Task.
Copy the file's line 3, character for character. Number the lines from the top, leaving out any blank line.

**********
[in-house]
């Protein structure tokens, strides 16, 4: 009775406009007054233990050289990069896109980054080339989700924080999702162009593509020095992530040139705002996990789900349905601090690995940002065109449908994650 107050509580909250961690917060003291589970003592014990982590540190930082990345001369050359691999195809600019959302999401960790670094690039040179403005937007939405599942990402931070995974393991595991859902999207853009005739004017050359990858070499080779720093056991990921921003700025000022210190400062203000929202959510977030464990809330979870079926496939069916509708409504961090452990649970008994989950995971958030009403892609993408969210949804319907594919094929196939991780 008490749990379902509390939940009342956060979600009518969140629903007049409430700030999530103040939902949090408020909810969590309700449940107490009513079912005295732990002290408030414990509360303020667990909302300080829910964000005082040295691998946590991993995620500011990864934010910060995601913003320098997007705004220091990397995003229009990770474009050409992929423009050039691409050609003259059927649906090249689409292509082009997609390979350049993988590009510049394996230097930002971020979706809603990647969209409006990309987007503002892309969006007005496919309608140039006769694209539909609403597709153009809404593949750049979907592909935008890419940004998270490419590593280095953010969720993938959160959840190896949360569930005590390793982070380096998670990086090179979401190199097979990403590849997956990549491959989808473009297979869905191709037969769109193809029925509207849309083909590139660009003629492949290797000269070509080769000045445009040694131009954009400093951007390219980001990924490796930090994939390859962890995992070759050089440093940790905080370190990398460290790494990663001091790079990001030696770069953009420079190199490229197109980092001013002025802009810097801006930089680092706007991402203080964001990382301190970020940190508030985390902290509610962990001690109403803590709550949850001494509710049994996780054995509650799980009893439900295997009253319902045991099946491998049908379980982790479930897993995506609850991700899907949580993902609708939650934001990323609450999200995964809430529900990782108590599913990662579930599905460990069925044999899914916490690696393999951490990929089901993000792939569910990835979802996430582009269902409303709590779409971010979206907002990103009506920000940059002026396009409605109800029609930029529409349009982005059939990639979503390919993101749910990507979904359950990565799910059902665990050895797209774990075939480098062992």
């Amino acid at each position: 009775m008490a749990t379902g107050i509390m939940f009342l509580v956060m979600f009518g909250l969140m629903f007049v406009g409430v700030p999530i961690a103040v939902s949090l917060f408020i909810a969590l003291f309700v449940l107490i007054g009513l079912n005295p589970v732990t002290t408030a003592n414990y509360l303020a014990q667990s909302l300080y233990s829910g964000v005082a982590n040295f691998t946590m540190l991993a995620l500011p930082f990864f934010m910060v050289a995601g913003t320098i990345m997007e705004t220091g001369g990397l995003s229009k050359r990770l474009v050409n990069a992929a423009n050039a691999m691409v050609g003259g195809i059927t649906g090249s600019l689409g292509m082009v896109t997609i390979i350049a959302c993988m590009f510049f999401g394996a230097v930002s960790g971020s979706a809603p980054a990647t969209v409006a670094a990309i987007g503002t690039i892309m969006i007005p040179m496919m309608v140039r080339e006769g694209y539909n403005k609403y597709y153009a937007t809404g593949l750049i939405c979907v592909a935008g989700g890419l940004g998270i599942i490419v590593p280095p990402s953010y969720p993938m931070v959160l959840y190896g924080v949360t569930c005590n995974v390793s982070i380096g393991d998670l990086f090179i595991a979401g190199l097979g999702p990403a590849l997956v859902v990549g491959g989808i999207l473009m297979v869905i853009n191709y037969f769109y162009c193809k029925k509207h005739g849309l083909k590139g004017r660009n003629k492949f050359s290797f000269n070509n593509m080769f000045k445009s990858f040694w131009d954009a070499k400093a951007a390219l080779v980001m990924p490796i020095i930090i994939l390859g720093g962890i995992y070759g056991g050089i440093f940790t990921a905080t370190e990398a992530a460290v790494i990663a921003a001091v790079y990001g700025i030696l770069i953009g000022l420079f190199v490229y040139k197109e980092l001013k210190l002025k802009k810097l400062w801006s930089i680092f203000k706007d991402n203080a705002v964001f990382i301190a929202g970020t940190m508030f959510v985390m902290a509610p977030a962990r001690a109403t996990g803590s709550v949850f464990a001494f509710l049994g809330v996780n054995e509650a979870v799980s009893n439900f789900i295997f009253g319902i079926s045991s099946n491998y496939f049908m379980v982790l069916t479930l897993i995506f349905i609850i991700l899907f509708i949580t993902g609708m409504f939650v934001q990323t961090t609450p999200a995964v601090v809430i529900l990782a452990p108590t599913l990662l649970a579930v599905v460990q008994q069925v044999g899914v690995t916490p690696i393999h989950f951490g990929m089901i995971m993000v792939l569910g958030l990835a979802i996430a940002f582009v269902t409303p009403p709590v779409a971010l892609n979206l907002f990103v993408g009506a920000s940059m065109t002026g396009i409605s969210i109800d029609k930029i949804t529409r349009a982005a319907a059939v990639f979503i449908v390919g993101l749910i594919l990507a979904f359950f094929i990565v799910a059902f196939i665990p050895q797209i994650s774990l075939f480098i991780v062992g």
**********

């Amino acid at each position: 009775m008490a749990t379902g107050i509390m939940f009342l509580v956060m979600f009518g909250l969140m629903f007049v406009g409430v700030p999530i961690a103040v939902s949090l917060f408020i909810a969590l003291f309700v449940l107490i007054g009513l079912n005295p589970v732990t002290t408030a003592n414990y509360l303020a014990q667990s909302l300080y233990s829910g964000v005082a982590n040295f691998t946590m540190l991993a995620l500011p930082f990864f934010m910060v050289a995601g913003t320098i990345m997007e705004t220091g001369g990397l995003s229009k050359r990770l474009v050409n990069a992929a423009n050039a691999m691409v050609g003259g195809i059927t649906g090249s600019l689409g292509m082009v896109t997609i390979i350049a959302c993988m590009f510049f999401g394996a230097v930002s960790g971020s979706a809603p980054a990647t969209v409006a670094a990309i987007g503002t690039i892309m969006i007005p040179m496919m309608v140039r080339e006769g694209y539909n403005k609403y597709y153009a937007t809404g593949l750049i939405c979907v592909a935008g989700g890419l940004g998270i599942i490419v590593p280095p990402s953010y969720p993938m931070v959160l959840y190896g924080v949360t569930c005590n995974v390793s982070i380096g393991d998670l990086f090179i595991a979401g190199l097979g999702p990403a590849l997956v859902v990549g491959g989808i999207l473009m297979v869905i853009n191709y037969f769109y162009c193809k029925k509207h005739g849309l083909k590139g004017r660009n003629k492949f050359s290797f000269n070509n593509m080769f000045k445009s990858f040694w131009d954009a070499k400093a951007a390219l080779v980001m990924p490796i020095i930090i994939l390859g720093g962890i995992y070759g056991g050089i440093f940790t990921a905080t370190e990398a992530a460290v790494i990663a921003a001091v790079y990001g700025i030696l770069i953009g000022l420079f190199v490229y040139k197109e980092l001013k210190l002025k802009k810097l400062w801006s930089i680092f203000k706007d991402n203080a705002v964001f990382i301190a929202g970020t940190m508030f959510v985390m902290a509610p977030a962990r001690a109403t996990g803590s709550v949850f464990a001494f509710l049994g809330v996780n054995e509650a979870v799980s009893n439900f789900i295997f009253g319902i079926s045991s099946n491998y496939f049908m379980v982790l069916t479930l897993i995506f349905i609850i991700l899907f509708i949580t993902g609708m409504f939650v934001q990323t961090t609450p999200a995964v601090v809430i529900l990782a452990p108590t599913l990662l649970a579930v599905v460990q008994q069925v044999g899914v690995t916490p690696i393999h989950f951490g990929m089901i995971m993000v792939l569910g958030l990835a979802i996430a940002f582009v269902t409303p009403p709590v779409a971010l892609n979206l907002f990103v993408g009506a920000s940059m065109t002026g396009i409605s969210i109800d029609k930029i949804t529409r349009a982005a319907a059939v990639f979503i449908v390919g993101l749910i594919l990507a979904f359950f094929i990565v799910a059902f196939i665990p050895q797209i994650s774990l075939f480098i991780v062992g």